Tim Shiel - Duet OST
A love letter to Tim Shiel under the guise of a review.
When Tim Shiel initially started talking publicly about his interest in working on video game soundtracks, I was filled with the kind of bubbling glee that I usually reserve for Christmas markets and mulled wine1. From his previous work as Faux Pas, and one-half of TELLING, I knew that with the right game he could create something phenomenal.
And he has. Inspired by Indie Game: The Movie, a documentary following the trials and tribulations of four developers as they struggle to design, develop and release three independent video games, Tim formed a relationship with Melbourne-based team Kumobius. Together they started work on Duet, a rhythmic dance to the death available for iOS.
The soundtrack is haunting, complex, and densely layered. Listening, eyes closed in a darkened room, feels like the moment before you step into an abyss, your hands cold and clammy and your heart racing in your chest. Despite its heavily digital aesthetic it manages to be both lush and beautiful, stark and terrifying. It maintains a constant spark of life, pulsing alongside you in its endless textured layers.
Shiel made extensive use of an OP-1, a ridiculously cool synth2 by Teenage Engineering, and its trademark tape sounds are peppered throughout the soundtrack. The conclusion of the opening piece, Theme from Duet, features a whirring, bleeping cacophony. A tape in reverse, like a dying cell desperate to be born again. It is a key part of the game itself, death and resurrection, an endless cycle always moving forward forever, and Shiel has captured it perfectly.
Nay bleeds effortlessly into Tempa, with its bleating synths bouncing against a steady beat, a hushed piano tip-toeing around the periphery. It’s the fourth track, Exchange, that sees Shiel collaborating with friend Luke Howard. With the frenetic mix of beeps and beats, his piano anchors the soundtrack beneath wave after wave of swinging motion. And he’s not the only one, with Crater seeing Gotye bandmate Ben Edgar joining the fray on lap steel guitar. Laps sees a stronger emphasis on percussion, a thick bass line resting beneath a bolder 4/4 rhythm.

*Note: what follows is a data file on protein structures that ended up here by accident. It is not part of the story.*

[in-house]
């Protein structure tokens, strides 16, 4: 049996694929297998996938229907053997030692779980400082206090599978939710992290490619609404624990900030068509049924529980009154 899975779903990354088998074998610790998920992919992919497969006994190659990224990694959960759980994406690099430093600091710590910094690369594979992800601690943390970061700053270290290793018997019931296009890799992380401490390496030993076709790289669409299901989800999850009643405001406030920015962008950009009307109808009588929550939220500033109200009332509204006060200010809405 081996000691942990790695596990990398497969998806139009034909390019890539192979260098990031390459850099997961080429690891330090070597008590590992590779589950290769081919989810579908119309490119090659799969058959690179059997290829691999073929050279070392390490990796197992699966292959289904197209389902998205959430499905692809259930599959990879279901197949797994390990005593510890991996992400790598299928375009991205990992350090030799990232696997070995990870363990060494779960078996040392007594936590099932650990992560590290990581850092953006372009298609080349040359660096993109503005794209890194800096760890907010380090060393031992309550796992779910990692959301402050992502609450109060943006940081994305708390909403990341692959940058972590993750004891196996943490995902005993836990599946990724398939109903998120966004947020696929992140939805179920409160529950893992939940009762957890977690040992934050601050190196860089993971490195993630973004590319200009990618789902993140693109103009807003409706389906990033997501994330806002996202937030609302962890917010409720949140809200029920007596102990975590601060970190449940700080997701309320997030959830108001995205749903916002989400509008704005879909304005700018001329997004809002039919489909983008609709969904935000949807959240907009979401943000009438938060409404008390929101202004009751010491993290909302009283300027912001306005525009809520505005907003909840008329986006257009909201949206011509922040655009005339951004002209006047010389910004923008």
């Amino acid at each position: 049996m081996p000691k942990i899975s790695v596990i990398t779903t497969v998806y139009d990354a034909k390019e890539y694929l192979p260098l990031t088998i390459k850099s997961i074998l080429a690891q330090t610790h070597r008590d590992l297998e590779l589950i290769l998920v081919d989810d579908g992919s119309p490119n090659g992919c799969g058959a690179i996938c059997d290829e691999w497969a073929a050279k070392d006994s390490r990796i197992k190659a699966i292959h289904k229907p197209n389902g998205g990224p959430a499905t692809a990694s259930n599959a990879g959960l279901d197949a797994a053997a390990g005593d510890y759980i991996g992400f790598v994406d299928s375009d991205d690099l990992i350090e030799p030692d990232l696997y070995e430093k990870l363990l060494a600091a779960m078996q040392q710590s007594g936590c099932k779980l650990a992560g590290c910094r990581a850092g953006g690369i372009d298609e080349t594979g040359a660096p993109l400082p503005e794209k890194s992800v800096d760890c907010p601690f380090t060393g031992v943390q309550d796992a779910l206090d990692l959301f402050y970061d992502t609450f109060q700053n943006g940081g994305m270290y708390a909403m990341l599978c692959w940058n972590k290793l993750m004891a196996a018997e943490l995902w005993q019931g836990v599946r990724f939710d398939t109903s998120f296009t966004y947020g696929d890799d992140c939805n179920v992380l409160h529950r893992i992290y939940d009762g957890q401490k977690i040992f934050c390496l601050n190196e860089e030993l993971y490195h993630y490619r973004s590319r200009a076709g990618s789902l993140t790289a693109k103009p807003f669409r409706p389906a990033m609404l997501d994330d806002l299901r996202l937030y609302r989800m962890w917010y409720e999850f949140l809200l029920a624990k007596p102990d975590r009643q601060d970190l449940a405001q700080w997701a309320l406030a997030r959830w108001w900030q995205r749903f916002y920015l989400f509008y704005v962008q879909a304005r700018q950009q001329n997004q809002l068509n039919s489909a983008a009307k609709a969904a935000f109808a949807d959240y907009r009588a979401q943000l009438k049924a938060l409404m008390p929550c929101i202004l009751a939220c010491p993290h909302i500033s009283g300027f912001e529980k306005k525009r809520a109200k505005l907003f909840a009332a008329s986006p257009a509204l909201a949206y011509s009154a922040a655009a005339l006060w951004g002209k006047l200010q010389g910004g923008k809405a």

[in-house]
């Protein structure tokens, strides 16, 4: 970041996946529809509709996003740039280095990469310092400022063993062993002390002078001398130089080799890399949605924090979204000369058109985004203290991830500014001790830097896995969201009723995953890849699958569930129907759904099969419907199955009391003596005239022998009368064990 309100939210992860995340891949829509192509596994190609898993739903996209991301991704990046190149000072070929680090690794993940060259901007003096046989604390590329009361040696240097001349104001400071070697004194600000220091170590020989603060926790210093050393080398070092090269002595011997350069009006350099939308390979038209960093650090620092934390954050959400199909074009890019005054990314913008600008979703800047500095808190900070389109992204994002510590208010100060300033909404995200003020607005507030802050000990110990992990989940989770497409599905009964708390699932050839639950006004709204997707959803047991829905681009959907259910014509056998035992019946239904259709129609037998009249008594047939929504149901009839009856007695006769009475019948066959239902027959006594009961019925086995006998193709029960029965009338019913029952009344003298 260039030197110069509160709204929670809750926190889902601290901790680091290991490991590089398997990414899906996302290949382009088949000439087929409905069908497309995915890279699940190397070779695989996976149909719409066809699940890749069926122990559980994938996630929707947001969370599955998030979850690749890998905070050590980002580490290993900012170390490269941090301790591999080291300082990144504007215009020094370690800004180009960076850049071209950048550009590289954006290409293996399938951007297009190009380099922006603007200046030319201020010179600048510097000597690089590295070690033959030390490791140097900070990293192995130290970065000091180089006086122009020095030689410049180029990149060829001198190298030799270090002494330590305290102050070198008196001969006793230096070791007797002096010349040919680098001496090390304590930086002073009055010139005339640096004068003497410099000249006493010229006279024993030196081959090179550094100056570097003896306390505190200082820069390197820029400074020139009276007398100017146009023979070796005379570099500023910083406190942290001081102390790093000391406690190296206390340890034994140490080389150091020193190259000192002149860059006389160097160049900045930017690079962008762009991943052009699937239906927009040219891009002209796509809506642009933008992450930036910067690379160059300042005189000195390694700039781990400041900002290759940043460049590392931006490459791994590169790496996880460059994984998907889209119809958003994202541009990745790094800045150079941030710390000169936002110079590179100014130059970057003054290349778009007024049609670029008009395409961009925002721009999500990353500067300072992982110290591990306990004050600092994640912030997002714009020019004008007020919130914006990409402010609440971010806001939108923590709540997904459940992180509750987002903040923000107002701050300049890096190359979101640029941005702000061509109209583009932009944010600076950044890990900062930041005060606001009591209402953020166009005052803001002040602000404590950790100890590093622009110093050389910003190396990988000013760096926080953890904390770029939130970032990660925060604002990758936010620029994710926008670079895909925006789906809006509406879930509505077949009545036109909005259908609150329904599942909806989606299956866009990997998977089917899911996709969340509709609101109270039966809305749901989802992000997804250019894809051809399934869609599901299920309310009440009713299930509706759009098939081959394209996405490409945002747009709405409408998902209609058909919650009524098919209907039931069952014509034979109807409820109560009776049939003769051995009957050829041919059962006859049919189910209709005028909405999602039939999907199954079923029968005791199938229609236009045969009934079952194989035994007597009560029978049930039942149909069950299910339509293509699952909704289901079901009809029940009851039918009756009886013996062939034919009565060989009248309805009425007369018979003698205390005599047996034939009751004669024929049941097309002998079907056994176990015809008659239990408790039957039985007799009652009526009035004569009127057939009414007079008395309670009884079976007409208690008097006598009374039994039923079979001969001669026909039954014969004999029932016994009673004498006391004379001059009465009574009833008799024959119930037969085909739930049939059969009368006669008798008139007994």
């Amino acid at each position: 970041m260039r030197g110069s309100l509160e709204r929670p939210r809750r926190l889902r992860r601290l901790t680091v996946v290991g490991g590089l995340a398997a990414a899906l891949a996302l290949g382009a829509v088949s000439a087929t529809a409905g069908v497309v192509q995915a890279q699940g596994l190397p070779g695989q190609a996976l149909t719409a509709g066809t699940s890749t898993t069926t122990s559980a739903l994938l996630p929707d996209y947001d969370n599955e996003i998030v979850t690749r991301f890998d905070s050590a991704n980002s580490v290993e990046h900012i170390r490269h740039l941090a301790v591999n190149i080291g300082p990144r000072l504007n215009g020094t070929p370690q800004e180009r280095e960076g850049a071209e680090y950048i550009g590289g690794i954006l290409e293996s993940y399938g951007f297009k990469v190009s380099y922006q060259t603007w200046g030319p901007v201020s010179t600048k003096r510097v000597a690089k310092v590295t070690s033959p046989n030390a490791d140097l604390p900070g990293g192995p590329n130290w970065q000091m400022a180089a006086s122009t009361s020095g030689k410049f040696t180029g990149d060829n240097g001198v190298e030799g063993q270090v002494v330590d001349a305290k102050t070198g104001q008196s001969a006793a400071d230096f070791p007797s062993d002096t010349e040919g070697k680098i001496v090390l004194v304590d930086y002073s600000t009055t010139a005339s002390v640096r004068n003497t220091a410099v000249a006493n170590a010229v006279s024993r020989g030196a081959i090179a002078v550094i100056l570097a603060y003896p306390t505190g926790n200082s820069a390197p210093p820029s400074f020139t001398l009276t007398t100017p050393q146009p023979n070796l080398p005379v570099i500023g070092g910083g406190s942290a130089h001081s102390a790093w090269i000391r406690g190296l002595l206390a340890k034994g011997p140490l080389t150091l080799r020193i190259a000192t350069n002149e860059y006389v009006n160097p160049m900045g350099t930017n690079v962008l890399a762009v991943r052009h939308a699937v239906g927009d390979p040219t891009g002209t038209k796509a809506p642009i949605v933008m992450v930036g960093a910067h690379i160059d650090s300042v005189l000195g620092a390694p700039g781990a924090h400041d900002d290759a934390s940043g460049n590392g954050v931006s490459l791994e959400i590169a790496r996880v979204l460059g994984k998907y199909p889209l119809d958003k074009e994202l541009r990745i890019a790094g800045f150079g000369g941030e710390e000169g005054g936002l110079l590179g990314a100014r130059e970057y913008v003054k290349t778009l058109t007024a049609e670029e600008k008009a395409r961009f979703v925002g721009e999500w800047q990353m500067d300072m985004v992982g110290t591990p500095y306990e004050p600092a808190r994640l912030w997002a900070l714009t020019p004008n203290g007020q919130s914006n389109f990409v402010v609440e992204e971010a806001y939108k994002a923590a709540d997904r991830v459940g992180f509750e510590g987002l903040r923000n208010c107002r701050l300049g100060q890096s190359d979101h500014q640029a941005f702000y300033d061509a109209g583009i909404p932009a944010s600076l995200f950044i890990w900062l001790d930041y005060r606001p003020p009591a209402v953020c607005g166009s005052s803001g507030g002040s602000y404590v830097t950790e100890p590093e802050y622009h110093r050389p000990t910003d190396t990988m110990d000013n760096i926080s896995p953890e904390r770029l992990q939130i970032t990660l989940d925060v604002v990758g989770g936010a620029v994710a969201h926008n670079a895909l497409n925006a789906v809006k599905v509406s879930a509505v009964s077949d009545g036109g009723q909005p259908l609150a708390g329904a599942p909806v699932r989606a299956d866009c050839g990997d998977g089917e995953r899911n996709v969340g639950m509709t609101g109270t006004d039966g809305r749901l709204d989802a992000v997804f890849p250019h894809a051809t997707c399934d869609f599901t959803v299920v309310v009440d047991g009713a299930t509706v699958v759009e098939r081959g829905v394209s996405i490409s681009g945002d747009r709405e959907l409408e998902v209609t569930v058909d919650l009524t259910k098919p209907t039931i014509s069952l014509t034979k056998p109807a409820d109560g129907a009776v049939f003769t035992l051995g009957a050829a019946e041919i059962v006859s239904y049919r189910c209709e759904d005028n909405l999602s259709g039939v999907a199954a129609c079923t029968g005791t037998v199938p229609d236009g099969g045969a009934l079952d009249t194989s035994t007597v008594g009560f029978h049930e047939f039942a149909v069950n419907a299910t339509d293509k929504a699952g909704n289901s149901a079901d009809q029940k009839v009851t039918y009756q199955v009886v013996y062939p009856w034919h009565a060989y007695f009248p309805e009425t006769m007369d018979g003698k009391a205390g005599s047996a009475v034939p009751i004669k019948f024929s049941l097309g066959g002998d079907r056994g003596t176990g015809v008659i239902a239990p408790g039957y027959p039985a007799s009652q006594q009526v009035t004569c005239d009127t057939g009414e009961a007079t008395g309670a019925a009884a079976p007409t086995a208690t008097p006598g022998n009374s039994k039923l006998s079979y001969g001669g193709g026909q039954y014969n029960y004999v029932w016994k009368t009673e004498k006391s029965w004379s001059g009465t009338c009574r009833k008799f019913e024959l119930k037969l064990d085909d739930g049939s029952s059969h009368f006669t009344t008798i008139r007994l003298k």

The second half of Duet sees Shiel chart new territory on Patinkin, a heavier track that relies on a thick, buzz-like bass fuzz contrasted against short bursts of a sharp piano. Arete I and II develop these opposing sounds, introducing a deep sense of urgency into the mix. A note repeats in the background, racing onwards, like finally seeing a peak at the top of the tallest mountain, or a distant shore from an endless ocean. The record pushes towards its inevitable conclusion, higher and higher, reaching towards one final crescendo. And then, as suddenly as it began, Credets signals relief. A deep breath, and a steadied hand. A game over.
But it’s the 38 second middle track ◄◄ that exemplifies the essence of the record. A flickering tape deck bounces between songs like radio stations, never quite settling. It, like Duet, is in constant motion, rocketing from wall to wall to wall despite the torrential rain outside1. Melancholic but optimistic, synthetic but safe, a million new beginnings, over and over again.
Filed under music and tagged feature.